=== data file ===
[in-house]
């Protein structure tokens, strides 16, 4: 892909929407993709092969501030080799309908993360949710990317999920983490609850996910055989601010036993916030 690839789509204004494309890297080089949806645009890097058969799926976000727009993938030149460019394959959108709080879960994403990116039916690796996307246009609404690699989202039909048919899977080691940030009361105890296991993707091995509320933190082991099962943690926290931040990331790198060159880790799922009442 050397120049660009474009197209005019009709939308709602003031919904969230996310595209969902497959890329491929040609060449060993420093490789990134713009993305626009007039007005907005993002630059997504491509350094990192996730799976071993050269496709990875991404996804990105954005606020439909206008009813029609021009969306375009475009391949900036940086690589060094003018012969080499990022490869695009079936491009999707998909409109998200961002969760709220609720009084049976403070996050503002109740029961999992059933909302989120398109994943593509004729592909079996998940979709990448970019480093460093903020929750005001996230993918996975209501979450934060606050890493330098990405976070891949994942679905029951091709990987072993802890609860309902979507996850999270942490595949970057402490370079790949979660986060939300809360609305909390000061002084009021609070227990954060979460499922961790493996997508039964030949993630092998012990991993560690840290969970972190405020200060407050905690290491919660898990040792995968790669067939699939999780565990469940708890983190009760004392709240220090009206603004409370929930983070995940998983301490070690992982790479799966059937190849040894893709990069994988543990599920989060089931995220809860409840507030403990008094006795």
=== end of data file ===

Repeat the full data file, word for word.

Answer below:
[in-house]
């Protein structure tokens, strides 16, 4: 892909929407993709092969501030080799309908993360949710990317999920983490609850996910055989601010036993916030 690839789509204004494309890297080089949806645009890097058969799926976000727009993938030149460019394959959108709080879960994403990116039916690796996307246009609404690699989202039909048919899977080691940030009361105890296991993707091995509320933190082991099962943690926290931040990331790198060159880790799922009442 050397120049660009474009197209005019009709939308709602003031919904969230996310595209969902497959890329491929040609060449060993420093490789990134713009993305626009007039007005907005993002630059997504491509350094990192996730799976071993050269496709990875991404996804990105954005606020439909206008009813029609021009969306375009475009391949900036940086690589060094003018012969080499990022490869695009079936491009999707998909409109998200961002969760709220609720009084049976403070996050503002109740029961999992059933909302989120398109994943593509004729592909079996998940979709990448970019480093460093903020929750005001996230993918996975209501979450934060606050890493330098990405976070891949994942679905029951091709990987072993802890609860309902979507996850999270942490595949970057402490370079790949979660986060939300809360609305909390000061002084009021609070227990954060979460499922961790493996997508039964030949993630092998012990991993560690840290969970972190405020200060407050905690290491919660898990040792995968790669067939699939999780565990469940708890983190009760004392709240220090009206603004409370929930983070995940998983301490070690992982790479799966059937190849040894893709990069994988543990599920989060089931995220809860409840507030403990008094006795």